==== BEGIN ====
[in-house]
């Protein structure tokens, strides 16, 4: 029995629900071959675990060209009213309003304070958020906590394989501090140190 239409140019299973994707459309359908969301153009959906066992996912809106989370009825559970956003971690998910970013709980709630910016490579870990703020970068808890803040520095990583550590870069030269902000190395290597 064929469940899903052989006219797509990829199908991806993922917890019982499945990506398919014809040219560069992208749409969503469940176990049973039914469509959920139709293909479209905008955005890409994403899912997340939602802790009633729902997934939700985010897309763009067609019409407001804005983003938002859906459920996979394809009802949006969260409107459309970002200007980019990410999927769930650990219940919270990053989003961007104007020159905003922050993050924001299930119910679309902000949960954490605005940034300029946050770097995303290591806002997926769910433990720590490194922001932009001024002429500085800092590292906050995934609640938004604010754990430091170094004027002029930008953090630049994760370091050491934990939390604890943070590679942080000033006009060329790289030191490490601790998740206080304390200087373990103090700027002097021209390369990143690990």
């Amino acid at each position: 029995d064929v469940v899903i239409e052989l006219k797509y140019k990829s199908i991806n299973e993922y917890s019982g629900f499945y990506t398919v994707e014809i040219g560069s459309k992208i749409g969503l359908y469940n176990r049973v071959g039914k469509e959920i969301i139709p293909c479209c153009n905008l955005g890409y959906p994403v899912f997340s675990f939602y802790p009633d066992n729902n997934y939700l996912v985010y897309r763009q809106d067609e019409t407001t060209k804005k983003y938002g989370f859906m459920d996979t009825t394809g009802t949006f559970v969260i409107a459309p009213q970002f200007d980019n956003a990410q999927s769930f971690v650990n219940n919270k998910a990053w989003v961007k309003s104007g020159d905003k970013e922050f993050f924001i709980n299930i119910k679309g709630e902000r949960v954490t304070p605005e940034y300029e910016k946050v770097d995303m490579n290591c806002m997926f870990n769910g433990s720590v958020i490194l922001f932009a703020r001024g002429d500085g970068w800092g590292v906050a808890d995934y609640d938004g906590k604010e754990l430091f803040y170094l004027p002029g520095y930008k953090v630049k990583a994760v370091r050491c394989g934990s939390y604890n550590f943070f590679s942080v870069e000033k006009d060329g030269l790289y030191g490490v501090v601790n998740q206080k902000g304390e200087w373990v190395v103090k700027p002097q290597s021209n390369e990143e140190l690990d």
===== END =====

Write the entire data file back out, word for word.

[in-house]
């Protein structure tokens, strides 16, 4: 029995629900071959675990060209009213309003304070958020906590394989501090140190 239409140019299973994707459309359908969301153009959906066992996912809106989370009825559970956003971690998910970013709980709630910016490579870990703020970068808890803040520095990583550590870069030269902000190395290597 064929469940899903052989006219797509990829199908991806993922917890019982499945990506398919014809040219560069992208749409969503469940176990049973039914469509959920139709293909479209905008955005890409994403899912997340939602802790009633729902997934939700985010897309763009067609019409407001804005983003938002859906459920996979394809009802949006969260409107459309970002200007980019990410999927769930650990219940919270990053989003961007104007020159905003922050993050924001299930119910679309902000949960954490605005940034300029946050770097995303290591806002997926769910433990720590490194922001932009001024002429500085800092590292906050995934609640938004604010754990430091170094004027002029930008953090630049994760370091050491934990939390604890943070590679942080000033006009060329790289030191490490601790998740206080304390200087373990103090700027002097021209390369990143690990």
């Amino acid at each position: 029995d064929v469940v899903i239409e052989l006219k797509y140019k990829s199908i991806n299973e993922y917890s019982g629900f499945y990506t398919v994707e014809i040219g560069s459309k992208i749409g969503l359908y469940n176990r049973v071959g039914k469509e959920i969301i139709p293909c479209c153009n905008l955005g890409y959906p994403v899912f997340s675990f939602y802790p009633d066992n729902n997934y939700l996912v985010y897309r763009q809106d067609e019409t407001t060209k804005k983003y938002g989370f859906m459920d996979t009825t394809g009802t949006f559970v969260i409107a459309p009213q970002f200007d980019n956003a990410q999927s769930f971690v650990n219940n919270k998910a990053w989003v961007k309003s104007g020159d905003k970013e922050f993050f924001i709980n299930i119910k679309g709630e902000r949960v954490t304070p605005e940034y300029e910016k946050v770097d995303m490579n290591c806002m997926f870990n769910g433990s720590v958020i490194l922001f932009a703020r001024g002429d500085g970068w800092g590292v906050a808890d995934y609640d938004g906590k604010e754990l430091f803040y170094l004027p002029g520095y930008k953090v630049k990583a994760v370091r050491c394989g934990s939390y604890n550590f943070f590679s942080v870069e000033k006009d060329g030269l790289y030191g490490v501090v601790n998740q206080k902000g304390e200087w373990v190395v103090k700027p002097q290597s021209n390369e990143e140190l690990d």